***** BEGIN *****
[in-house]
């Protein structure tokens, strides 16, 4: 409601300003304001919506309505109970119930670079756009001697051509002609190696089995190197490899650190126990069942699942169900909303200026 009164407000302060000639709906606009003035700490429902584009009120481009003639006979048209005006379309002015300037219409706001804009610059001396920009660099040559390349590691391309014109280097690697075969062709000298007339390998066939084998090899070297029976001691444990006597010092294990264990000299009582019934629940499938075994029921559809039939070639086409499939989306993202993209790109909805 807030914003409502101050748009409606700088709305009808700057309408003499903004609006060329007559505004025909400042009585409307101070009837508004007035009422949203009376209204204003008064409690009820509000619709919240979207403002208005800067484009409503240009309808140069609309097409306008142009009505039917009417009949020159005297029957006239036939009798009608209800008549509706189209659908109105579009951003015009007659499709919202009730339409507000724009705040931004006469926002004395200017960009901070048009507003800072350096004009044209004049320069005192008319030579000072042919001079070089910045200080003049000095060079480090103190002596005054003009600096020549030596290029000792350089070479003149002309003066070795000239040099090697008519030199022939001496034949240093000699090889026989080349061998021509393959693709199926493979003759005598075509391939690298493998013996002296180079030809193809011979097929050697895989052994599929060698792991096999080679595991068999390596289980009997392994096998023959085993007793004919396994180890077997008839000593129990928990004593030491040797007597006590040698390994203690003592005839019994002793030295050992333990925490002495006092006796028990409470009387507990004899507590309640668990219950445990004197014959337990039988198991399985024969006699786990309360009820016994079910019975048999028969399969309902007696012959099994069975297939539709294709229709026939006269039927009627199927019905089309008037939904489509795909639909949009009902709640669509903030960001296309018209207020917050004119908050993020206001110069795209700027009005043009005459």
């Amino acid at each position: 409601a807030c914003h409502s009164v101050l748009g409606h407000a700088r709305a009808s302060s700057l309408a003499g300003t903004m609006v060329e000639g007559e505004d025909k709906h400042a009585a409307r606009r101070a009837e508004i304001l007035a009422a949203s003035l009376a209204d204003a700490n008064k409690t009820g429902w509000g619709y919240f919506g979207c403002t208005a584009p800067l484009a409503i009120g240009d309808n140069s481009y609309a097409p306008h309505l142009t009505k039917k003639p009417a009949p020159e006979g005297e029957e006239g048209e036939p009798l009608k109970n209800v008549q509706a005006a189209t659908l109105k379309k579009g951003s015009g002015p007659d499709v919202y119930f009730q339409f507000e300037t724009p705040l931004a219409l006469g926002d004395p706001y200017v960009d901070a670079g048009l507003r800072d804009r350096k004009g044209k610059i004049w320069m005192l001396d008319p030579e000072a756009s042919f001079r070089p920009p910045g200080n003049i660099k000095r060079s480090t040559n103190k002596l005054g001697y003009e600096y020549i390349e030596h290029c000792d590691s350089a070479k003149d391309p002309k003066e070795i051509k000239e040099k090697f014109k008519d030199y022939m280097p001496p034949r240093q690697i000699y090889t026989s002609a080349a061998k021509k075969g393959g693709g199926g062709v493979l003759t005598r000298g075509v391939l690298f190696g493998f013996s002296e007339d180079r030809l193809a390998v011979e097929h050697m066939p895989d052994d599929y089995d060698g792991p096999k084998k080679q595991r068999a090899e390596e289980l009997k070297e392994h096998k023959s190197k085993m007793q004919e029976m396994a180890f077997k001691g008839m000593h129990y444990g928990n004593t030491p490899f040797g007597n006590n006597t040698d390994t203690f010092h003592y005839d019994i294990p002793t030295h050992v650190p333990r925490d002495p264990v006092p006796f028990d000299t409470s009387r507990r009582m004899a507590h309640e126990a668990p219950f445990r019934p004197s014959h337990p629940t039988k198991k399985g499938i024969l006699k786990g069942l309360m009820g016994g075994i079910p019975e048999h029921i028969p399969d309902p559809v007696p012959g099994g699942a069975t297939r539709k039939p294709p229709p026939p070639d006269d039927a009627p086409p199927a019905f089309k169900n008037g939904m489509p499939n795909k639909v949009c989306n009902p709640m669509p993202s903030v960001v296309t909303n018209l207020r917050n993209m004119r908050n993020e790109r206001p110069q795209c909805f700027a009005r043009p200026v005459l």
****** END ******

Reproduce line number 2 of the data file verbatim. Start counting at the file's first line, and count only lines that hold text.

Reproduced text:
């Protein structure tokens, strides 16, 4: 409601300003304001919506309505109970119930670079756009001697051509002609190696089995190197490899650190126990069942699942169900909303200026 009164407000302060000639709906606009003035700490429902584009009120481009003639006979048209005006379309002015300037219409706001804009610059001396920009660099040559390349590691391309014109280097690697075969062709000298007339390998066939084998090899070297029976001691444990006597010092294990264990000299009582019934629940499938075994029921559809039939070639086409499939989306993202993209790109909805 807030914003409502101050748009409606700088709305009808700057309408003499903004609006060329007559505004025909400042009585409307101070009837508004007035009422949203009376209204204003008064409690009820509000619709919240979207403002208005800067484009409503240009309808140069609309097409306008142009009505039917009417009949020159005297029957006239036939009798009608209800008549509706189209659908109105579009951003015009007659499709919202009730339409507000724009705040931004006469926002004395200017960009901070048009507003800072350096004009044209004049320069005192008319030579000072042919001079070089910045200080003049000095060079480090103190002596005054003009600096020549030596290029000792350089070479003149002309003066070795000239040099090697008519030199022939001496034949240093000699090889026989080349061998021509393959693709199926493979003759005598075509391939690298493998013996002296180079030809193809011979097929050697895989052994599929060698792991096999080679595991068999390596289980009997392994096998023959085993007793004919396994180890077997008839000593129990928990004593030491040797007597006590040698390994203690003592005839019994002793030295050992333990925490002495006092006796028990409470009387507990004899507590309640668990219950445990004197014959337990039988198991399985024969006699786990309360009820016994079910019975048999028969399969309902007696012959099994069975297939539709294709229709026939006269039927009627199927019905089309008037939904489509795909639909949009009902709640669509903030960001296309018209207020917050004119908050993020206001110069795209700027009005043009005459």